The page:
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Thursday, November 21, 2019

Executive Insider

How to Grow Your Business by Doing the Exact Opposite of Uber

Growth is always good, right? Not necessarily, according to a small but growing cohort of contrarian entrepreneurs. They’re taking a critical look at the unicorn growth model favored by companies like SpaceX and LimeBike and concluding that it creates as many problems as opportunities.

To understand why, we need only look at some of the companies that pioneered the “move fast and break things” model. In pursuit of immediate global dominance, they sucked up as much investment as possible and used it to multiply in size. Due in part to the speed and scale of that growth, Facebook became cavalier about data security, Uber flaunted local taxi laws, and Airbnb decimated rental markets.

These companies have made a lot of money, sure, but they’ve alienated countless consumers along the way. Worse, their rapid rise to power helped to obscure problematic issues within their own business models. For instance, where would Uber be if municipalities suddenly put tougher sanctions on drivers?

We call them unicorns for a reason — because they’re the rare examples of companies that turned piles of venture capital investment into quick success stories. In contrast, the vast majority of companies that pursued this same strategy grew fast and then failed just as quickly. Bolstered by mountains of venture capital (and the growth targets mandated by those investors), many promising startups made getting bigger their one and only priority. As a result, their business plans were neglected and buckled under the weight of growth.

In order to avoid becoming yet another boom-and-bust startup, entrepreneurs need to draw a distinction between rapid growth and responsible growth. That doesn’t mean avoiding bold initiatives and ambitious long-term growth strategies. Rather, it means growing in a way that’s sustainable, using investments that support the founder’s vision. A small group of startups — colloquially known as “zebras” — has adopted this approach, but it’s one that all new companies should consider. Follow these strategies to take a more enlightened approach to growth:

  1. Settle outside of Silicon Valley.
    Silicon Valley is the world’s startup incubator, but it can also be a stifling environment — especially for entrepreneurs eager to follow their own path. Fortunately, many cities outside of the Bay Area have actively courted startups and tech companies, making them viable locations to set up offices. Major U.S. cities like Atlanta and smaller ones like Savannah now offer the talent, infrastructure, resources, and incentives that startups need to thrive. These developments aren’t limited to the U.S., either. In the U.K., cities like Liverpool, Brighton, and Bradford have all become hotbeds for startups.
    In many ways, these locales don’t just offer an alternative to Silicon Valley, they offer an improvement. The cost of living is lower, the competition for investment is less intense, and the startup community is less cloistered inside the tech bubble that exists in the Valley. In that respect, startups have a lot to gain from locating elsewhere. Indeed, they liberate themselves to follow their own lead.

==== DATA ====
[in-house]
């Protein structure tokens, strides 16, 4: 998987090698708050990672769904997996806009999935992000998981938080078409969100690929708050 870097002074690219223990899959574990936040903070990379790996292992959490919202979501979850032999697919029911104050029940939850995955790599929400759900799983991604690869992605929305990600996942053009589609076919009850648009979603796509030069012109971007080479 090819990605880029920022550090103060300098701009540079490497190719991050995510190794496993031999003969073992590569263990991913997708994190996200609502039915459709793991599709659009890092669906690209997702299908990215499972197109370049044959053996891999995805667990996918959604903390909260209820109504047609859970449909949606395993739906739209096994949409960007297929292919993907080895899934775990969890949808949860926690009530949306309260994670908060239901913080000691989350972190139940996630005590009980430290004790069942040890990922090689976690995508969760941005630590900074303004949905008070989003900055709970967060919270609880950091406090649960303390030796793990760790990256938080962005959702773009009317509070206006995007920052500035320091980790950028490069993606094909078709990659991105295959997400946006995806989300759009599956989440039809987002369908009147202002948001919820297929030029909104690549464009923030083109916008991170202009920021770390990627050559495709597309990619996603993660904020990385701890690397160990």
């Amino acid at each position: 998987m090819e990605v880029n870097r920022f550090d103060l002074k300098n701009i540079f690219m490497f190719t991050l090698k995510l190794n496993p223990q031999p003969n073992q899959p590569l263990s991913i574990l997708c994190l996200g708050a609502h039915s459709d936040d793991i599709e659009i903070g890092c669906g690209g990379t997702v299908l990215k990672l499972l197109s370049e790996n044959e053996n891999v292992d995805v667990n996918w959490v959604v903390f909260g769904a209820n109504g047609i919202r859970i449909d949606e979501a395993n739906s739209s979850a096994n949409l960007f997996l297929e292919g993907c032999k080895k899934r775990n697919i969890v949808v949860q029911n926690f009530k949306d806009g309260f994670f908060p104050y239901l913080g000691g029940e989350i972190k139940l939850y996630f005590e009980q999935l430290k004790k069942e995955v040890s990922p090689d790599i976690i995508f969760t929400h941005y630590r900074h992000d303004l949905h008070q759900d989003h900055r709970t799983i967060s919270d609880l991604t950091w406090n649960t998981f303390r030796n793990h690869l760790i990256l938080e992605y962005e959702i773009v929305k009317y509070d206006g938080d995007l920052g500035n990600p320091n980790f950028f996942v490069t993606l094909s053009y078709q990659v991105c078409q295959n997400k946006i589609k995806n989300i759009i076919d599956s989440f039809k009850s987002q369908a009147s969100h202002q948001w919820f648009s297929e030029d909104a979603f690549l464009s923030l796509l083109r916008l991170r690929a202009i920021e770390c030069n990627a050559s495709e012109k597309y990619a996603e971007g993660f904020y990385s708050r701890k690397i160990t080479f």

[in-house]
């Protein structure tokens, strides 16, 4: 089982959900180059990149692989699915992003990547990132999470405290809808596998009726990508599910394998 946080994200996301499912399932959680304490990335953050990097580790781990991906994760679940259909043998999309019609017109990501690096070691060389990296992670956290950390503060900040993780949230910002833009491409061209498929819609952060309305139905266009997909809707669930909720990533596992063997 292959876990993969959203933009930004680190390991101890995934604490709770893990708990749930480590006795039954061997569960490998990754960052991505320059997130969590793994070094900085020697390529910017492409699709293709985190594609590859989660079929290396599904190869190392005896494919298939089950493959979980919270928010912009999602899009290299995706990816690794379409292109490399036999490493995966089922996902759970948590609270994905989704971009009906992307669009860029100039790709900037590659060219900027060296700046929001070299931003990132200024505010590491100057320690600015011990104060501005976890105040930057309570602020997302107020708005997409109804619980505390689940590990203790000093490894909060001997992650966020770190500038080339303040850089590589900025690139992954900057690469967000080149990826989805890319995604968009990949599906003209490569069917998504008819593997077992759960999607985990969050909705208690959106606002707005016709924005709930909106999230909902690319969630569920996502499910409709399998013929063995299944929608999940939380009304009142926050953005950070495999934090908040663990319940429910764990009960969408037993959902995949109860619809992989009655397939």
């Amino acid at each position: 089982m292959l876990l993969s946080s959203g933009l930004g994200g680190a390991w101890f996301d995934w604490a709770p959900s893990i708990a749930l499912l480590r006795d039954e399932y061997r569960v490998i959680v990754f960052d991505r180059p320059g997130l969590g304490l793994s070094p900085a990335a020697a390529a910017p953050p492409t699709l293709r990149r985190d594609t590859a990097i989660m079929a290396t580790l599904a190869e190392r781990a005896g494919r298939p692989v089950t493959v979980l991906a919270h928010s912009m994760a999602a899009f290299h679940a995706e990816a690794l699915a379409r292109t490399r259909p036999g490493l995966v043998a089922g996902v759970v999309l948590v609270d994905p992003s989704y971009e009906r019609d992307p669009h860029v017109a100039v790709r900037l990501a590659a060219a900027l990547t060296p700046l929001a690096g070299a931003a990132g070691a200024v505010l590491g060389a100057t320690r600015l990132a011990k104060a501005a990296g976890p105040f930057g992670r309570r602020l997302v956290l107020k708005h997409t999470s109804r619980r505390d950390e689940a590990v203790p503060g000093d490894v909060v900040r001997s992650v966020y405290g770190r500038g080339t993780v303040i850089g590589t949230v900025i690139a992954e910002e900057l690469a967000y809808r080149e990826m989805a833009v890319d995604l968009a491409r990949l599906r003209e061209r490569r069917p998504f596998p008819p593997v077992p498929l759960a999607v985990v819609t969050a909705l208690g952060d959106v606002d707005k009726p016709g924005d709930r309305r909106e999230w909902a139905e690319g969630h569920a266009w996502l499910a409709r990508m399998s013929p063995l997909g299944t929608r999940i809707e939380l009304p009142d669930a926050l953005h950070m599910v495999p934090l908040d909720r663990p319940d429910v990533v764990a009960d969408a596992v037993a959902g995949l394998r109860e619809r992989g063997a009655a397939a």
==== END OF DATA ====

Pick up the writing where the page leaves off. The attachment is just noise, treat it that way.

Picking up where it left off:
2. Beat back dreams of blitzscaling.
    Blitzscaling is the idea that your company should grow lightning fast in order to outpace the competition and suck as many people as possible into your own ecosystem. It’s based on the simplistic premise that whoever reaches the top first will stay there indefinitely. Adam Winters, CEO of Merchant Financial Group, a finance company that backs small and medium-sized consumer businesses, identifies the problem with this approach: “The companies that have a war chest of money are … willing to blow that money for top-line growth. It doesn’t mean they have a sustainable business model.”
    As an alternative to blitzscaling, consider the funding strategy of a company like Baboon, which sells urban travel accessories. It intentionally sought out investors who were looking for long-term partnerships rather than short-term gains. By being selective about investors, Baboon has been able to preserve its autonomy and grow at its own pace.

  3. Give your time to your best clients.
    The rapid growth philosophy tells you to work with as many clients as possible rather than cultivating strong relationships with your best ones. This is a recipe for quick cash, but it’s also self-sabotaging because it means that client relationships are shallow and likely temporary.
    A better approach is to adopt the 80/20 rule. Because 80% of your business will likely come from 20% of your customers, you should make them your top priority. “Bet big on your heavy hitters, and create a scenario where you become indispensable,” advises Drew Kossoff, CEO of digital media buying agency Rainmaker Ad Ventures. “When you treat your top clients like VIPs and over-deliver, they’ll not only become more loyal, but they’re far more likely to reward you with bigger opportunities.”

Rapid growth is about betting on your unproven potential, whereas responsible growth is about building on your established success. Put this way, it’s pretty clear why generations of business leaders have chosen to grow responsibly rather than rapidly. Don’t let the unicorn fantasy obscure the obvious: The best way to grow is always on your own terms, stripes and all.


Written by Rhett Power.

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Rhett Power
Rhett Power, named 2018 Best Small Business Coach in the U.S. — is the CEO of Power Coaching and Consulting. His bestselling book “The Entrepreneur’s Book of Actions” provides daily exercises for becoming wealthier, smarter, and more successful. Rhett Power is an opinion columnist for the CEOWORLD magazine.
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